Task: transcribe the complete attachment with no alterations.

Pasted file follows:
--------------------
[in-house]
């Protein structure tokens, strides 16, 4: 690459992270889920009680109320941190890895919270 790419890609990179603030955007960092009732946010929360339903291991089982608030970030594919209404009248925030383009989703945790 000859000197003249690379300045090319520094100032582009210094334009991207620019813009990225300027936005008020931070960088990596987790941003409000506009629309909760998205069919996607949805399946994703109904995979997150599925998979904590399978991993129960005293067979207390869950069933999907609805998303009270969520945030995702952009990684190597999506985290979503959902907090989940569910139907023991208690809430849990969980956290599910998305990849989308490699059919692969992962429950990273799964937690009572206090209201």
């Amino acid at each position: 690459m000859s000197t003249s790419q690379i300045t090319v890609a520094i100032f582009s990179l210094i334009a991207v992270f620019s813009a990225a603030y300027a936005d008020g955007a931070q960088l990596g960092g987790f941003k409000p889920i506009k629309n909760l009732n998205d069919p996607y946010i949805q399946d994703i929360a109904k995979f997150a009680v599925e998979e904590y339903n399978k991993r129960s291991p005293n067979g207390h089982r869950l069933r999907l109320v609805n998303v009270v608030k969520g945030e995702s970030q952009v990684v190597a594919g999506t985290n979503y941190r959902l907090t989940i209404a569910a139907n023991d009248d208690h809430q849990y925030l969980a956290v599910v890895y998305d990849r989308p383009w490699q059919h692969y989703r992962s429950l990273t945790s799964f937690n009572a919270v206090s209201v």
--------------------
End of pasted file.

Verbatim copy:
[in-house]
């Protein structure tokens, strides 16, 4: 690459992270889920009680109320941190890895919270 790419890609990179603030955007960092009732946010929360339903291991089982608030970030594919209404009248925030383009989703945790 000859000197003249690379300045090319520094100032582009210094334009991207620019813009990225300027936005008020931070960088990596987790941003409000506009629309909760998205069919996607949805399946994703109904995979997150599925998979904590399978991993129960005293067979207390869950069933999907609805998303009270969520945030995702952009990684190597999506985290979503959902907090989940569910139907023991208690809430849990969980956290599910998305990849989308490699059919692969992962429950990273799964937690009572206090209201």
């Amino acid at each position: 690459m000859s000197t003249s790419q690379i300045t090319v890609a520094i100032f582009s990179l210094i334009a991207v992270f620019s813009a990225a603030y300027a936005d008020g955007a931070q960088l990596g960092g987790f941003k409000p889920i506009k629309n909760l009732n998205d069919p996607y946010i949805q399946d994703i929360a109904k995979f997150a009680v599925e998979e904590y339903n399978k991993r129960s291991p005293n067979g207390h089982r869950l069933r999907l109320v609805n998303v009270v608030k969520g945030e995702s970030q952009v990684v190597a594919g999506t985290n979503y941190r959902l907090t989940i209404a569910a139907n023991d009248d208690h809430q849990y925030l969980a956290v599910v890895y998305d990849r989308p383009w490699q059919h692969y989703r992962s429950l990273t945790s799964f937690n009572a919270v206090s209201v």